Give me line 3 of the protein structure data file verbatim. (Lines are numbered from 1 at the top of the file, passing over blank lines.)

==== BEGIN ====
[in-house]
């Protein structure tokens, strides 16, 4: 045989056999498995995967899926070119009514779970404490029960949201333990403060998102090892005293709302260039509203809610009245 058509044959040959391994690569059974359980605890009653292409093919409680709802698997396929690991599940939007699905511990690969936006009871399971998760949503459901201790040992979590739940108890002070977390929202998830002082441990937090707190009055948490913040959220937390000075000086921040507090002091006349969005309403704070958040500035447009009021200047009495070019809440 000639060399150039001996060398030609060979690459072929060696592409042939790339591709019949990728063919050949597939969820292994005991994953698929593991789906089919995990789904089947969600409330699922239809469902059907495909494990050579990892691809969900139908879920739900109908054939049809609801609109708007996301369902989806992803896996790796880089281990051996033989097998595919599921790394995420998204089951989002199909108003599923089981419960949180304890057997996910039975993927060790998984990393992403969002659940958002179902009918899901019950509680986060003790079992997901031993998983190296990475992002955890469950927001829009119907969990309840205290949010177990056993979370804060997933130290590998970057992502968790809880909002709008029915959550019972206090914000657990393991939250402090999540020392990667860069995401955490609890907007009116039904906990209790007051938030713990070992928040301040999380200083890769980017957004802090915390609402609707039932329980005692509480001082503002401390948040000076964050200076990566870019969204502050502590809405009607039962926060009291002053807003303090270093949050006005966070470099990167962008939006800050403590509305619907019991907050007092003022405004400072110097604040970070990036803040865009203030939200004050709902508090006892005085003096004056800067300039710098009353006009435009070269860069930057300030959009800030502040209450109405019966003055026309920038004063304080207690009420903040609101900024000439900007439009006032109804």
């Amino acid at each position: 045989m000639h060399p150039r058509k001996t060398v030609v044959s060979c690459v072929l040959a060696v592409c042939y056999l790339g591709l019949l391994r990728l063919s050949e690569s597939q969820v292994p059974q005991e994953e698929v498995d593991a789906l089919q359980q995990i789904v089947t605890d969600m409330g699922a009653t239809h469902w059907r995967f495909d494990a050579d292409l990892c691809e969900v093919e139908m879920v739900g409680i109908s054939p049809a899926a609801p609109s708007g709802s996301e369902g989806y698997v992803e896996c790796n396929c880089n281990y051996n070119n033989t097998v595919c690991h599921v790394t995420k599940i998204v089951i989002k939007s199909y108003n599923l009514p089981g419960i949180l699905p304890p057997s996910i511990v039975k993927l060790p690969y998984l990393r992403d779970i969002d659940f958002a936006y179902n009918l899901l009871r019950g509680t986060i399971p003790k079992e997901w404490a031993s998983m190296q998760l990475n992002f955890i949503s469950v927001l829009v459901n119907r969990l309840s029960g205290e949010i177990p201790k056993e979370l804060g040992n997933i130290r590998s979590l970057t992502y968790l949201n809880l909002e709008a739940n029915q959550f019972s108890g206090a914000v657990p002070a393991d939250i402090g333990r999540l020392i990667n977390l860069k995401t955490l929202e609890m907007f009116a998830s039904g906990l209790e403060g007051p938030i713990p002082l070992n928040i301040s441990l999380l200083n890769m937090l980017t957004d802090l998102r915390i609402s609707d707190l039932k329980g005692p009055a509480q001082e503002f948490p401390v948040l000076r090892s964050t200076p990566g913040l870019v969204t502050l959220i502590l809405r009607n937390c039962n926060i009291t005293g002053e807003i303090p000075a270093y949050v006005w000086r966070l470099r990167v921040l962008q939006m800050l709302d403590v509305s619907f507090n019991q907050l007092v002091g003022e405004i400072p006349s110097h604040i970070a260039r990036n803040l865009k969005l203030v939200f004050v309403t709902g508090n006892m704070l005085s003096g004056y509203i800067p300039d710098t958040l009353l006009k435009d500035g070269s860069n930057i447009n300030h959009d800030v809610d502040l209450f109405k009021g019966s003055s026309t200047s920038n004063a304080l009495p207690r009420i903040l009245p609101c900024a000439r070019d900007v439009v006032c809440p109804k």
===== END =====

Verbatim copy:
């Amino acid at each position: 045989m000639h060399p150039r058509k001996t060398v030609v044959s060979c690459v072929l040959a060696v592409c042939y056999l790339g591709l019949l391994r990728l063919s050949e690569s597939q969820v292994p059974q005991e994953e698929v498995d593991a789906l089919q359980q995990i789904v089947t605890d969600m409330g699922a009653t239809h469902w059907r995967f495909d494990a050579d292409l990892c691809e969900v093919e139908m879920v739900g409680i109908s054939p049809a899926a609801p609109s708007g709802s996301e369902g989806y698997v992803e896996c790796n396929c880089n281990y051996n070119n033989t097998v595919c690991h599921v790394t995420k599940i998204v089951i989002k939007s199909y108003n599923l009514p089981g419960i949180l699905p304890p057997s996910i511990v039975k993927l060790p690969y998984l990393r992403d779970i969002d659940f958002a936006y179902n009918l899901l009871r019950g509680t986060i399971p003790k079992e997901w404490a031993s998983m190296q998760l990475n992002f955890i949503s469950v927001l829009v459901n119907r969990l309840s029960g205290e949010i177990p201790k056993e979370l804060g040992n997933i130290r590998s979590l970057t992502y968790l949201n809880l909002e709008a739940n029915q959550f019972s108890g206090a914000v657990p002070a393991d939250i402090g333990r999540l020392i990667n977390l860069k995401t955490l929202e609890m907007f009116a998830s039904g906990l209790e403060g007051p938030i713990p002082l070992n928040i301040s441990l999380l200083n890769m937090l980017t957004d802090l998102r915390i609402s609707d707190l039932k329980g005692p009055a509480q001082e503002f948490p401390v948040l000076r090892s964050t200076p990566g913040l870019v969204t502050l959220i502590l809405r009607n937390c039962n926060i009291t005293g002053e807003i303090p000075a270093y949050v006005w000086r966070l470099r990167v921040l962008q939006m800050l709302d403590v509305s619907f507090n019991q907050l007092v002091g003022e405004i400072p006349s110097h604040i970070a260039r990036n803040l865009k969005l203030v939200f004050v309403t709902g508090n006892m704070l005085s003096g004056y509203i800067p300039d710098t958040l009353l006009k435009d500035g070269s860069n930057i447009n300030h959009d800030v809610d502040l209450f109405k009021g019966s003055s026309t200047s920038n004063a304080l009495p207690r009420i903040l009245p609101c900024a000439r070019d900007v439009v006032c809440p109804k």